A new patent likely related to PlayStation 5’s system menu has potentially offered the clearest look yet at the next-gen console’s UI.
The included imagery shows a menu design derivative of the XMB system used in the past two PlayStation consoles, however, the final menu could still differ from these diagrams.
According to the latest patent, the PS5 system could use machine learning to provide not just dynamic menu options, but game hints based on players’ actual gameplay.
The patent describes a system which may determine that the user has been repeatedly attempting to overcome a challenge within a particular portion of a game, and decide to provide hints for the current gameplay on the system menu.
The system menu described will also provide statistics and a video clip based on the user’s previous gameplay session.
Earlier this year Sony filed a patent for ‘Direct Gameplay’, a likely PS5 feature that will allow players to jump into specific parts of games straight from the console’s home menu.
The feature would allow users to launch directly into a multiplayer match, specific game chapter or mode directly from the operating system menu, instead of having to boot a game and then progress through a series of menus.
The earlier patent suggested the feature could display dynamic content such as a Trophy the player is trying to unlock or a friend’s game activity, and boot them directly to relevant content.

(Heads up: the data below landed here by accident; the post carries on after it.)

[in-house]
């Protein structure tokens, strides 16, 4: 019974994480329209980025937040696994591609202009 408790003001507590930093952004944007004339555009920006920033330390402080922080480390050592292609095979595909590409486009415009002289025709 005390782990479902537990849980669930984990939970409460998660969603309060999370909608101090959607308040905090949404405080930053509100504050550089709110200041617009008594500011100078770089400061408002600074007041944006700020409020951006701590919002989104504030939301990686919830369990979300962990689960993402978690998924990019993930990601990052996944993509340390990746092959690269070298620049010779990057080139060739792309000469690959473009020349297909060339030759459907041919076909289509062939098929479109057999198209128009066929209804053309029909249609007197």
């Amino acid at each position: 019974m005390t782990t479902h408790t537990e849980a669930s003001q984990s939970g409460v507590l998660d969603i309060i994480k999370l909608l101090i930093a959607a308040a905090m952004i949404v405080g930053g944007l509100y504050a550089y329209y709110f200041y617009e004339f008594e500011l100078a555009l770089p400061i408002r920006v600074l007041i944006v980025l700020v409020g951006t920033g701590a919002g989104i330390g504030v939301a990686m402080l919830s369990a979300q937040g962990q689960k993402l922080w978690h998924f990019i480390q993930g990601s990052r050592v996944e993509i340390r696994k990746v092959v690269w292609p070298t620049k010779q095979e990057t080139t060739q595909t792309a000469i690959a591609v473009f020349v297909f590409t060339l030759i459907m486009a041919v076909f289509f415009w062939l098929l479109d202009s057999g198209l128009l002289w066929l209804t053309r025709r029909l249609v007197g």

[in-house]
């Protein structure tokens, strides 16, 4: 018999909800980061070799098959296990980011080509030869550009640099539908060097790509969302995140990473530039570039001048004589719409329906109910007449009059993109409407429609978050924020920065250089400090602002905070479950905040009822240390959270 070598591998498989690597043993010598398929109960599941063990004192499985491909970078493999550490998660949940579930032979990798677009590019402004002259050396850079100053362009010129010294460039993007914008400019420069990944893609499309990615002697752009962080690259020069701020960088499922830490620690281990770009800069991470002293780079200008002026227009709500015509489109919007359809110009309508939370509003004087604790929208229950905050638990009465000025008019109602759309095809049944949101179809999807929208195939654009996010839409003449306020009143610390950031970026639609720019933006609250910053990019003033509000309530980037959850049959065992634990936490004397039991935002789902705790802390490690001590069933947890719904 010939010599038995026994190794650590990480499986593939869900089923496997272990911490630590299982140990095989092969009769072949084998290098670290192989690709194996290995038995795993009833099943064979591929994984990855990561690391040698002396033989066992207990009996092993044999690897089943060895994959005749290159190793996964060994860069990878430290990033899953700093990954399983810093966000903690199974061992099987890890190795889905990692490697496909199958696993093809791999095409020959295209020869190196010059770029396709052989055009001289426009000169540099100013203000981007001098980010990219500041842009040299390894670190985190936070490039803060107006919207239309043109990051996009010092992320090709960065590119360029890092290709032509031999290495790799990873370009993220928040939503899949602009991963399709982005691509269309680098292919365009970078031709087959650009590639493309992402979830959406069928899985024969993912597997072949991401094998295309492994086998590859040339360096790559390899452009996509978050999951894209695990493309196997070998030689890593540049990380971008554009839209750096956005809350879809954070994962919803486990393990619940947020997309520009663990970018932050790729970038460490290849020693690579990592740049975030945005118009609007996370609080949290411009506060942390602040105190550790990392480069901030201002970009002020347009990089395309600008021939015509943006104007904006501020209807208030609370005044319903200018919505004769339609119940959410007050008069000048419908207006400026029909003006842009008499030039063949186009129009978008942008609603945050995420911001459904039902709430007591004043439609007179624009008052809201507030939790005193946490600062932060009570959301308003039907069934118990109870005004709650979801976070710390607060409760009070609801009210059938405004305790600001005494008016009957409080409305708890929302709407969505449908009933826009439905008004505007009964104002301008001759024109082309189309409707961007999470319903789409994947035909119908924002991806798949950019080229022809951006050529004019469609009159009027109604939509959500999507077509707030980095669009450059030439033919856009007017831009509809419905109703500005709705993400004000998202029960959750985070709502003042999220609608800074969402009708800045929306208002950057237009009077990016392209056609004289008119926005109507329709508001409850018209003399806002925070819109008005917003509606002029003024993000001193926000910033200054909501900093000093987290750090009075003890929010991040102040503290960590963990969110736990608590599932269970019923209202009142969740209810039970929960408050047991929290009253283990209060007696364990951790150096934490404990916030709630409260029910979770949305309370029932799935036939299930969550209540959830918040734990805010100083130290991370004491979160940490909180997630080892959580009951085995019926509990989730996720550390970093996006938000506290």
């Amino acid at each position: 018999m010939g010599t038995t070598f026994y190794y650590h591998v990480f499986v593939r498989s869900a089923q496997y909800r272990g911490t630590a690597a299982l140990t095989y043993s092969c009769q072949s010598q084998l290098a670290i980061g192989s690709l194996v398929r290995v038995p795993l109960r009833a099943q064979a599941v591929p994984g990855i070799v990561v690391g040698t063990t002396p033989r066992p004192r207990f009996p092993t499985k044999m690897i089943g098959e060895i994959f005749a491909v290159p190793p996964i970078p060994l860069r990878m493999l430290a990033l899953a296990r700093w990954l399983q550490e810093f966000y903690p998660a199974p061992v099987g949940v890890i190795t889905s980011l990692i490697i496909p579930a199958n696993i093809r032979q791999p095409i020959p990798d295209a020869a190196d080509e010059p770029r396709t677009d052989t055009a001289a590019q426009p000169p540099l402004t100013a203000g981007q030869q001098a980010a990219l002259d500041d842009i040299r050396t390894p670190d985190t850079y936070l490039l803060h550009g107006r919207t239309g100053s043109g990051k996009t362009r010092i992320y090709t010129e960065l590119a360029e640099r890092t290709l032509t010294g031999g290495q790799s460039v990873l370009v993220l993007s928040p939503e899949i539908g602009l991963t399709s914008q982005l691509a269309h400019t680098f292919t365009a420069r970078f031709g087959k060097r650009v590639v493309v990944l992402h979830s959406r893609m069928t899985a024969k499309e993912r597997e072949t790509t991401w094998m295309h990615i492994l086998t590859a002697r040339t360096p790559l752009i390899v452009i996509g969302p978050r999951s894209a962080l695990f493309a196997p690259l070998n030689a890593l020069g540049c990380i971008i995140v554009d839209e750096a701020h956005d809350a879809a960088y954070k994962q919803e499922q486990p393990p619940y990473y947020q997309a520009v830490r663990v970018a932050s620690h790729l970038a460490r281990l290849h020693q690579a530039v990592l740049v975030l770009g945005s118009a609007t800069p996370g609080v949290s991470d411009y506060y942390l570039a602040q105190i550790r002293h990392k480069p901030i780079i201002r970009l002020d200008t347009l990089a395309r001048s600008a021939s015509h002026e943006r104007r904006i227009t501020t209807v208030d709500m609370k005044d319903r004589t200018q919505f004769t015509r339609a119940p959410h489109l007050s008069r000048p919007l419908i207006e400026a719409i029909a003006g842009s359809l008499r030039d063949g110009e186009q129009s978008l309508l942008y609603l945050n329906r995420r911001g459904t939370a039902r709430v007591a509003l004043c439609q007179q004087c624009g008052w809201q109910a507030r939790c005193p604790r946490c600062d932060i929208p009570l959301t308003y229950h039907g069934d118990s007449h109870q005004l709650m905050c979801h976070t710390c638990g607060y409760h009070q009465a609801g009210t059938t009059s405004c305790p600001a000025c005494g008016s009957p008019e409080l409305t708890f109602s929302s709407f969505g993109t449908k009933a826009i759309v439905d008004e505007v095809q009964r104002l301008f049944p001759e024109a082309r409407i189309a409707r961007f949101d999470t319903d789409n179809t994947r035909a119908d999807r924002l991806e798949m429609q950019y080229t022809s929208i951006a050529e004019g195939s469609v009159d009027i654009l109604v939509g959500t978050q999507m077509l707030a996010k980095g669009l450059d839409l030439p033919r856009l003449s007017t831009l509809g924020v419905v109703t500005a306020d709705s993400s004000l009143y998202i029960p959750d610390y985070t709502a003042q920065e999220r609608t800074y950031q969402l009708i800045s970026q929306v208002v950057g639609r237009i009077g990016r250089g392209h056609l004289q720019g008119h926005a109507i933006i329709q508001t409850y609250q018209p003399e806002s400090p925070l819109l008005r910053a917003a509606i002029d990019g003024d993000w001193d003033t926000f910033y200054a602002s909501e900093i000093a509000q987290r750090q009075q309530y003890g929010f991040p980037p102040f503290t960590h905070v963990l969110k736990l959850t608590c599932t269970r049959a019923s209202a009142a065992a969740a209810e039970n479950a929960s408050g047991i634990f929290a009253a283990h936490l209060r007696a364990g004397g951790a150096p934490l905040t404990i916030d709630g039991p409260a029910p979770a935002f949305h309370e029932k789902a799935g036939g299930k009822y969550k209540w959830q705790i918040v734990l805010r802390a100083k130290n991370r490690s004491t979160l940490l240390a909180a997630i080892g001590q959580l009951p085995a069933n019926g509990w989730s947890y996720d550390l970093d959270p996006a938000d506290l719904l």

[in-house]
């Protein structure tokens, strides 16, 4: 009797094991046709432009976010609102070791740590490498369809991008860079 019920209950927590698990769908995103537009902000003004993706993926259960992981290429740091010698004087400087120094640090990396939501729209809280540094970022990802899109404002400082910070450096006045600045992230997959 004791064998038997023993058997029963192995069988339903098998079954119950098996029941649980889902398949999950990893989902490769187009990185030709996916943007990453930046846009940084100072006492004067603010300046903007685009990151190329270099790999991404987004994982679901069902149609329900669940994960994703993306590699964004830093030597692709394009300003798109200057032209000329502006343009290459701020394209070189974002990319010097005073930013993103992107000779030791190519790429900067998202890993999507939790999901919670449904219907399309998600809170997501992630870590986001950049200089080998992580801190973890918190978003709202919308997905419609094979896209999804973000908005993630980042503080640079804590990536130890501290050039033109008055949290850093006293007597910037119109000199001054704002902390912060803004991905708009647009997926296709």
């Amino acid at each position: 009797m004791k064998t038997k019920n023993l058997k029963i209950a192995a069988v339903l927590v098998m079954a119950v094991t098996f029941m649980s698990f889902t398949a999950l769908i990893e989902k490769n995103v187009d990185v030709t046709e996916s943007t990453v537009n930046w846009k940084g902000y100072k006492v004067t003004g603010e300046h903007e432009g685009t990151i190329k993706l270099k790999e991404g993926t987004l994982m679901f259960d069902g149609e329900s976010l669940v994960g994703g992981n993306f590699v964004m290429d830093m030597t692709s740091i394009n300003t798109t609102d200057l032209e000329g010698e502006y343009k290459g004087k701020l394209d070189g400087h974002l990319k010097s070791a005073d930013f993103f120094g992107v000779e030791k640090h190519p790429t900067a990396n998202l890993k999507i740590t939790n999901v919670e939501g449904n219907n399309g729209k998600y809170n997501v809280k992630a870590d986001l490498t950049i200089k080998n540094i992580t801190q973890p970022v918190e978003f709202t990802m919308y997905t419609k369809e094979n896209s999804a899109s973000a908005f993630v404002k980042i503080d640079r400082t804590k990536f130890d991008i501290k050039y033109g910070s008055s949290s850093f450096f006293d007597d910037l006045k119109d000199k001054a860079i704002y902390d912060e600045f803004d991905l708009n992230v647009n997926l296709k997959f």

The Direct Gameplay feature sounds similar to a description of the PlayStation 5’s OS by architect Mark Cerny.
Speaking to Wired in October 2019, Cerny confirmed PS5 would feature a “completely revamped” interface which will allow players to boot directly into multiplayer games and display joinable online activities in real-time.
“Even though it will be fairly fast to boot games, we don’t want the player to have to boot the game, see what’s up, boot the game, see what’s up,” Cerny said.
“Multiplayer game servers will provide the console with the set of joinable activities in real time.
“Single-player games will provide information like what missions you could do and what rewards you might receive for completing them—and all of those choices will be visible in the UI. As a player you just jump right into whatever you like.”
Cerny previously suggested that the PlayStation 5’s high-bandwidth SSD would have a significant impact on not just game content itself, but how users will be able to access it through the console.
“We’re very used to flying logos at the start of the game and graphic-heavy selection screens,” he said, “even things like multiplayer lobbies and intentionally detailed loadout processes, because you don’t want players just to be waiting.”
PS5 will also change Sony’s approach to storage, allowing players to configure installations and choose to install just a game’s multiplayer campaign, or delete the single-player campaign once completed.